Objective-C methods generally fall into two rough categories: lean and mean C data manipulation on one hand and high-level coordination using message sends on the other.
For the data-manipulation methods, all the usual tricks in the C repertoire apply: moving expensive operations out of loops (if there is no loop, how is the method taking time?), strength reduction, use of optimized primitives such as the built-in memory byte copy functions or libraries such as vDSP, and finding semantically equivalent but cheaper replacements. Fortunately, the compiler will help with most of this if optimization is turned on. In fact, instead computing the end-results of the loops, LLVM/clang managed to optimize away most of the simple loops from our benchmark programs unless we specifically stopped it.
In order to keep data manipulation methods lean and mean, it is important to design the messaging interface appropriately, for example, passing all the data required into the method in question, rather than having the method pull the data in from other sources.
High-level coordination methods should generally not be executed very often and therefore do not require much if any optimization. In fact, I’ve had excellent performance results even implementing such methods in interpreted scripting languages. A method triggering an animation lasting half a second, for example, will take less than 0.2% of available running time even if it takes a full millisecond to execute, which simply won’t be worth worrying about.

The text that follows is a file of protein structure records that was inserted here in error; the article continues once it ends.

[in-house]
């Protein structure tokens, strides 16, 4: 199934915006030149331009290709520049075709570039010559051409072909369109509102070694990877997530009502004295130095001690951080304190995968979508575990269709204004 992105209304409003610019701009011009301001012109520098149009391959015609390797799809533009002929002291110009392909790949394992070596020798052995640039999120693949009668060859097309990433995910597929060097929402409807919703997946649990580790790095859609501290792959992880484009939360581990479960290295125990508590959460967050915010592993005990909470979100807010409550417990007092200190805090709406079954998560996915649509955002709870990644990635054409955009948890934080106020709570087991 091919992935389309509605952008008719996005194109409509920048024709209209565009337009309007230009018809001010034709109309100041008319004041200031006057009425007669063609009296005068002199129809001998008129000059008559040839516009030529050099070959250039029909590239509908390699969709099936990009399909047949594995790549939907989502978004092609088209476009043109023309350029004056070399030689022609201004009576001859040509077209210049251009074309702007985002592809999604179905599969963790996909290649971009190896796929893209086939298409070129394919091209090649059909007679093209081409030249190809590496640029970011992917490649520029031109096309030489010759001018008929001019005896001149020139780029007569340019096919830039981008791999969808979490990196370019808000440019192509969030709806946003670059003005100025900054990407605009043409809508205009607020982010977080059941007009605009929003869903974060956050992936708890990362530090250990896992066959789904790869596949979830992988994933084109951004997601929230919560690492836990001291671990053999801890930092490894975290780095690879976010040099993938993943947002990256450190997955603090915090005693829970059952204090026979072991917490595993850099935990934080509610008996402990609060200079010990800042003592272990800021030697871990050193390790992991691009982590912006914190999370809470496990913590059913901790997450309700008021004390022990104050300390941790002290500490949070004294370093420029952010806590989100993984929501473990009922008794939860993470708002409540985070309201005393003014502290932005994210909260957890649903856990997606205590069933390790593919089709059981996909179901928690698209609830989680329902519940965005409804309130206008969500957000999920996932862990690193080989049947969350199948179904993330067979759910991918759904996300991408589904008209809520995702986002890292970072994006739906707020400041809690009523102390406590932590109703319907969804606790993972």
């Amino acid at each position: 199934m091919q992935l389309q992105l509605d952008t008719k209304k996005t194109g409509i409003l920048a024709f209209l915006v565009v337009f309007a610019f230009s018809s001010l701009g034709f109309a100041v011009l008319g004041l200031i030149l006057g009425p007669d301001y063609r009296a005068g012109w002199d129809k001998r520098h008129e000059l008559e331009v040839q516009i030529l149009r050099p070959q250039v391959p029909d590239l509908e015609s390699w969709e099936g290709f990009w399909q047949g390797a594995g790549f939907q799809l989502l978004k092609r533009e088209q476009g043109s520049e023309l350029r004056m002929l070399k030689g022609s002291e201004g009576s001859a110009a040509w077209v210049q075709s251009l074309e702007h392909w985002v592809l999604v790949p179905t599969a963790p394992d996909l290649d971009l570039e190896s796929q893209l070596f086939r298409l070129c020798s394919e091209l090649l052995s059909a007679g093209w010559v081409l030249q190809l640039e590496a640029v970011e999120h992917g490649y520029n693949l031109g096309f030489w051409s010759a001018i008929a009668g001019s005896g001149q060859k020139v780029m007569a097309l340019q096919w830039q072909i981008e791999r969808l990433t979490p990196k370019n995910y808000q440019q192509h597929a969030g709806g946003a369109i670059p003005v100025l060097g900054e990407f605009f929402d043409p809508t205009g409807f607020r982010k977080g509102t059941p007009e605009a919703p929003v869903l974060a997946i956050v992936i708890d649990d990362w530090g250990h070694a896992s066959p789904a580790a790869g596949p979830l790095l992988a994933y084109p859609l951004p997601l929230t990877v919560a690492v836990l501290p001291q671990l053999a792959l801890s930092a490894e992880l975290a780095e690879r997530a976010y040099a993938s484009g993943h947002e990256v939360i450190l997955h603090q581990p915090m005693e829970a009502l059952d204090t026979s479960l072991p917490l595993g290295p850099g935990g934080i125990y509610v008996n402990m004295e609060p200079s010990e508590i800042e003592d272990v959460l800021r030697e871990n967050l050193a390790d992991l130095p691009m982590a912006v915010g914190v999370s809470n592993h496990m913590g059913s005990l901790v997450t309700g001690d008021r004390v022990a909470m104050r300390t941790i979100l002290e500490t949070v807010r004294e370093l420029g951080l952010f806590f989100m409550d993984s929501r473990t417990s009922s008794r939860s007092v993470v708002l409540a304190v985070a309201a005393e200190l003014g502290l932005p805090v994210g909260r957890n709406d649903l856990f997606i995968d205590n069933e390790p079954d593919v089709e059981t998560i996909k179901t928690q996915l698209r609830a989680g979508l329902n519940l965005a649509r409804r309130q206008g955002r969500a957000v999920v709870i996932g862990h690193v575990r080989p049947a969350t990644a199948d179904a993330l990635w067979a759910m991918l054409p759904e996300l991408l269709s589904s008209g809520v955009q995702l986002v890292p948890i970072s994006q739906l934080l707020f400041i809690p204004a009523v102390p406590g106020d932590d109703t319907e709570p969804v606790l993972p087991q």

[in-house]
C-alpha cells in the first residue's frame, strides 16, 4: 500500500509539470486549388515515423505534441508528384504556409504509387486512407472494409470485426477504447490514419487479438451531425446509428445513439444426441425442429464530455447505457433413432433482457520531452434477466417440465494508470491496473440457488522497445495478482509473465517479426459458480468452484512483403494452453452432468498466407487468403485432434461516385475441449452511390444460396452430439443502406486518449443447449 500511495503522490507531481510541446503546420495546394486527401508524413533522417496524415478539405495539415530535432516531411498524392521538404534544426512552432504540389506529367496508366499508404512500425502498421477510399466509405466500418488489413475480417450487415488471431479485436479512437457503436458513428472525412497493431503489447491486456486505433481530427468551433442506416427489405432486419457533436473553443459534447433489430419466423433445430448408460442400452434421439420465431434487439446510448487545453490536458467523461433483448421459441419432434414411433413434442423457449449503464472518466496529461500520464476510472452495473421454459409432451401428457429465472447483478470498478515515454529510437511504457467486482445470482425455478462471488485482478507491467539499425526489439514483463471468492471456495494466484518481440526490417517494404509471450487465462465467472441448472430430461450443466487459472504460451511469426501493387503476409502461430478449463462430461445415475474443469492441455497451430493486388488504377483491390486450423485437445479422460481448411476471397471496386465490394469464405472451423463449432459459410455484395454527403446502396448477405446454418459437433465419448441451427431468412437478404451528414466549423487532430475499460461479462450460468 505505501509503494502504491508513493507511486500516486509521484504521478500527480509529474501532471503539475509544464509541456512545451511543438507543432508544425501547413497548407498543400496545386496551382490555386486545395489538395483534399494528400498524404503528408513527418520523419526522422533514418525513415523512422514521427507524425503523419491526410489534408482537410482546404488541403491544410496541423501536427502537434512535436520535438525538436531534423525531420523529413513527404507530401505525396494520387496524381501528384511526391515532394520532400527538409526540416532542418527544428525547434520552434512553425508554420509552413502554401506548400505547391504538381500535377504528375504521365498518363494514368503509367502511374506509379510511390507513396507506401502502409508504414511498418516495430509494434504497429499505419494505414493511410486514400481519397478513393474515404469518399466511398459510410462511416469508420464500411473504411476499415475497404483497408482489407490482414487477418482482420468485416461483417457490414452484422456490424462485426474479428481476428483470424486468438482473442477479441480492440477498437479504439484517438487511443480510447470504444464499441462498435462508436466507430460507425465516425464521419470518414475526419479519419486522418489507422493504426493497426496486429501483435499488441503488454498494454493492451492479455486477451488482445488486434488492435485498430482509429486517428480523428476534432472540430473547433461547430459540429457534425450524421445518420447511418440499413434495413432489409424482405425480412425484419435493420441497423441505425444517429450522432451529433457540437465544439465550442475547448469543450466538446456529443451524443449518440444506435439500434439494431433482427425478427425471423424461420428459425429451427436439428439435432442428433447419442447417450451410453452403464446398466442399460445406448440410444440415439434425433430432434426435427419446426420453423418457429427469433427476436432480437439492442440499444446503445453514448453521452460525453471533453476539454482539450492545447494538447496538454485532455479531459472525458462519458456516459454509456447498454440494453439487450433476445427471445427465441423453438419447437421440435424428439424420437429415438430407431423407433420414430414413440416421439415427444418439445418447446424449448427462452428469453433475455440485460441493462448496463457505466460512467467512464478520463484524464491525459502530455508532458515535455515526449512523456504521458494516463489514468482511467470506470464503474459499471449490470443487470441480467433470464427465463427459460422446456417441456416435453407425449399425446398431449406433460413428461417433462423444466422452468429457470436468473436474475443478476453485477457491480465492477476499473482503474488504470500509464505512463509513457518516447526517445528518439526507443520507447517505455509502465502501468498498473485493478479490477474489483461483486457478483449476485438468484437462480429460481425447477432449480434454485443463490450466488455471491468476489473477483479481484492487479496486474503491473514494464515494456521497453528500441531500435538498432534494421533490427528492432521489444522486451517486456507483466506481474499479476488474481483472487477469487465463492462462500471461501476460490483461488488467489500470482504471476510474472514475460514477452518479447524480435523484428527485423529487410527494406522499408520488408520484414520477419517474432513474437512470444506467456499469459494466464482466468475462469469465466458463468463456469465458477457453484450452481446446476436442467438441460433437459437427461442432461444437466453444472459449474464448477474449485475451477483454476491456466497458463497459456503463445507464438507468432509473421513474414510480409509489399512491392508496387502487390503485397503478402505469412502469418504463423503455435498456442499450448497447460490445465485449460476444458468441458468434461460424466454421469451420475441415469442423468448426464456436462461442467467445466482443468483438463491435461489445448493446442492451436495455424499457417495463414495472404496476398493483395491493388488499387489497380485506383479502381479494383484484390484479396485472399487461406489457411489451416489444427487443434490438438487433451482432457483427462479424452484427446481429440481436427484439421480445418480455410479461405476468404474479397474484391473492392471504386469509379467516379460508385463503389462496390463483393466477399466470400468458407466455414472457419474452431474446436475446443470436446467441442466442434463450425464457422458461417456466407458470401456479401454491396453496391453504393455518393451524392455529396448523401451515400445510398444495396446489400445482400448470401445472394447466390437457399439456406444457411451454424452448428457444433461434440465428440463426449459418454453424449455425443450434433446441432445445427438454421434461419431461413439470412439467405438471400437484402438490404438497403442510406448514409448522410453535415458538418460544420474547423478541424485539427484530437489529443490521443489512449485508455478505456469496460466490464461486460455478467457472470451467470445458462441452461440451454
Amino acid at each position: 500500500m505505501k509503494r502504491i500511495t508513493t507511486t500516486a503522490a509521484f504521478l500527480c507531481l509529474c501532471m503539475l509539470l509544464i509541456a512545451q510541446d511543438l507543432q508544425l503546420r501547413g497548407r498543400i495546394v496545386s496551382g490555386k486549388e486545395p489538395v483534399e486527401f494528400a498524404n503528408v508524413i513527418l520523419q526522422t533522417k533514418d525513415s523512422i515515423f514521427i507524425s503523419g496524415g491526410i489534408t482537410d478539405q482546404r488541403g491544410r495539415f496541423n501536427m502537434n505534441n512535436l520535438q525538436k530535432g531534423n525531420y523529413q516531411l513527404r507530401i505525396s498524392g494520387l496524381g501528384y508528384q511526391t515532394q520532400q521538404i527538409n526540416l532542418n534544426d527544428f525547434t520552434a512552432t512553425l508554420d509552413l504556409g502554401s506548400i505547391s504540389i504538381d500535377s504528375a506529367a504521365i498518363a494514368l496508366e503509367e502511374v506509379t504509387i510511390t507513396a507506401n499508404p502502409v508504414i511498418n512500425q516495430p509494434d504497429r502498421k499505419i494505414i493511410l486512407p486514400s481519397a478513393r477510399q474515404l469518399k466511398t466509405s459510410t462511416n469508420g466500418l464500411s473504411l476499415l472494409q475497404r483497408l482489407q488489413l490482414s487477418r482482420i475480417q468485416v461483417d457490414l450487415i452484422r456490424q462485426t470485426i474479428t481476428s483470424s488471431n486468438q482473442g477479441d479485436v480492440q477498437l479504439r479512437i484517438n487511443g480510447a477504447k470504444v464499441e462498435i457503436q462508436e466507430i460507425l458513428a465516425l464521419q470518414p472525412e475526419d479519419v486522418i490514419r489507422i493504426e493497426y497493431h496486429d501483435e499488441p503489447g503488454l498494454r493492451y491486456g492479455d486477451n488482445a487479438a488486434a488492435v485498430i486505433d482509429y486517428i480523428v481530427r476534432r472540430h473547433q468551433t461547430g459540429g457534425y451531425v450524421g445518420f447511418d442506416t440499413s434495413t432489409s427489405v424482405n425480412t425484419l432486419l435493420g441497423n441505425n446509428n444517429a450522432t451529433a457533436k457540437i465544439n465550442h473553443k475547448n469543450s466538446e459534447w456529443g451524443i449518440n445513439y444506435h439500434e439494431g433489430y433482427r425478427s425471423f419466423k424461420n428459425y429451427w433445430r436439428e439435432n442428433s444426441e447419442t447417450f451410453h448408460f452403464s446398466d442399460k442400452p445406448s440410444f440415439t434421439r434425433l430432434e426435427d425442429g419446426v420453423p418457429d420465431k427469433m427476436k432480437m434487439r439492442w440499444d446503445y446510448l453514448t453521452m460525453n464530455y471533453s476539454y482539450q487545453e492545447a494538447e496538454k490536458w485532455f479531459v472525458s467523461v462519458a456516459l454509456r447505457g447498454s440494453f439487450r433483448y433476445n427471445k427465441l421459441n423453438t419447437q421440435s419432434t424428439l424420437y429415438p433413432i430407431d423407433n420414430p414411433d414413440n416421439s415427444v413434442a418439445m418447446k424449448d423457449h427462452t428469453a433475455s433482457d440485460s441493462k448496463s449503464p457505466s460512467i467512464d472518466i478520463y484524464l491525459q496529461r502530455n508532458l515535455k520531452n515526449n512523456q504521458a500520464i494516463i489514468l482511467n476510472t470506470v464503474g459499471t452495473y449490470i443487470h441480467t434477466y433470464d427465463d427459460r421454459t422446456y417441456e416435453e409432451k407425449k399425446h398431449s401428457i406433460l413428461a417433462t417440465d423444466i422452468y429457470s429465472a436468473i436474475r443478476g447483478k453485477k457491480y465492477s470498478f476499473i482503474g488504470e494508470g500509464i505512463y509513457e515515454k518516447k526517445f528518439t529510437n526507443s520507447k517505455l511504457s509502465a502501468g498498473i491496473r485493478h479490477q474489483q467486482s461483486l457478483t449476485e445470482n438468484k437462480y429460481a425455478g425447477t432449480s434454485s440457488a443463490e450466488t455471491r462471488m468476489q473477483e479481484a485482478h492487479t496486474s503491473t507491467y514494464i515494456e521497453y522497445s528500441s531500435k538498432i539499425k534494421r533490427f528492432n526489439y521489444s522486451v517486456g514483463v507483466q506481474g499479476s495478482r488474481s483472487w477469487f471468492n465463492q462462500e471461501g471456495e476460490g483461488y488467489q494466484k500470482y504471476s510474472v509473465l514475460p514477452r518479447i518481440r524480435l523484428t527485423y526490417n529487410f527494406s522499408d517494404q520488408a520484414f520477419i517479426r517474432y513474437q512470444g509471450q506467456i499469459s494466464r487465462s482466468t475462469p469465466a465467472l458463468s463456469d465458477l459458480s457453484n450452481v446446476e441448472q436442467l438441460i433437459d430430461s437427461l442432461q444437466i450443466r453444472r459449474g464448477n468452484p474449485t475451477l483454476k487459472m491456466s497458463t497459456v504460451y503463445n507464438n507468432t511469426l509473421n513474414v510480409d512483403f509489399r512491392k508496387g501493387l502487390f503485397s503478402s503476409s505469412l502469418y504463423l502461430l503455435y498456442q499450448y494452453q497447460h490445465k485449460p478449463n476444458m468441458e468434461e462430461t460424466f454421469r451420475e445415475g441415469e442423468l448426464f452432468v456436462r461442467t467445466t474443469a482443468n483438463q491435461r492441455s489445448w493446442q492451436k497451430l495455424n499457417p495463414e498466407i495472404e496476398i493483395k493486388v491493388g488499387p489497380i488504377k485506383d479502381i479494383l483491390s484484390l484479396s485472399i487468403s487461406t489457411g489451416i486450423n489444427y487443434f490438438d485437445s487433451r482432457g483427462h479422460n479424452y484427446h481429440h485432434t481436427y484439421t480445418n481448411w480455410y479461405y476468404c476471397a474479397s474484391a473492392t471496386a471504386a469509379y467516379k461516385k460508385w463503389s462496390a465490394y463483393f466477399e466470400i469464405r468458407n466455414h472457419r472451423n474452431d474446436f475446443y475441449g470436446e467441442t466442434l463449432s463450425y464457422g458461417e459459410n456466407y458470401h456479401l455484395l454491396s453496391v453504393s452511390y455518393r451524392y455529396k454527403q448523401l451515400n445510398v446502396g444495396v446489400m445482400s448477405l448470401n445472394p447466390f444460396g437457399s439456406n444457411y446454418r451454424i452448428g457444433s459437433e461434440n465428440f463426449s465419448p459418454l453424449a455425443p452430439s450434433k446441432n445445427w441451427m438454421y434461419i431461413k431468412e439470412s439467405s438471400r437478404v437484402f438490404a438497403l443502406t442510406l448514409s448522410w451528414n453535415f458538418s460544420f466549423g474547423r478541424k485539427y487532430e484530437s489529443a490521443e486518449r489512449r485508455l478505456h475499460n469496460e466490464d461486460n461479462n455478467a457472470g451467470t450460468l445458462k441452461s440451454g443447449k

One of the recurring themes in this chapter has been leveraging C for speed and making careful tradeoffs between the “C” and the “Objective” parts of the language in order to get a balance between ease of use, performance, and decoupling and dynamicism that works for the project at hand.
However, it is possible to get this terribly wrong, as in the case of CoreFoundation. CoreFoundation actually throws out the fast and powerful bits of Objective-C (messaging, polymorphism, namespace handling) and manages to provide a cumbersome monomorphic interface to the slow bits (heap allocated objects). It then encourages the use of dictionaries, which are an order of magnitude slower still. The way CoreFoundation provides largely monomorphic interfaces to CoreFoundation objects that actually have varying internal implementations means that each of those functions, with few exceptions, has to check dynamically what representation is active and then run the appropriate code for that representation. You can see this in the OpenSource version of CoreFoundation available at http://opensource.apple.com/source/CF.
An Objective-C implementation leaves that task to the message dispatcher, meaning that both method implementations can be clean because they will only be called with their specific representation, also making it easier to provide a greater number of optimized representations.
While I’ve often heard words to the effect that “our code is fast because it just uses C and CoreFoundation and is therefore faster than it would be if it were to use Objective-C,” this appears to be a myth. I’ve never actually found this claim to be true in actual testing. In fact, in my testing, pure Objective-C equivalents to CoreFoundation objects are invariably faster than their CoreFoundation counterparts, and often markedly so. Sending the -intValue message shown in Example 3.17 is already 30% faster than calling the CoreFoundation CFGetIntValue() function, despite the message-passing overhead. Dropping down to C using IMP caching makes it over 3 times faster than the CoreFoundation equivalent.
The same observations were made and documented when CoreFoundation was first introduced, with users noticing significant slowdowns compared to the non-CoreFoundation OPENSTEP Foundation (apps twice as slow on machines that were supposed to be faster4 ). This obviously does not apply to the NSCF* classes that Apple’s Foundation currently uses; these cannot currently be faster than their CoreFoundation counterparts because they call down to CoreFoundation.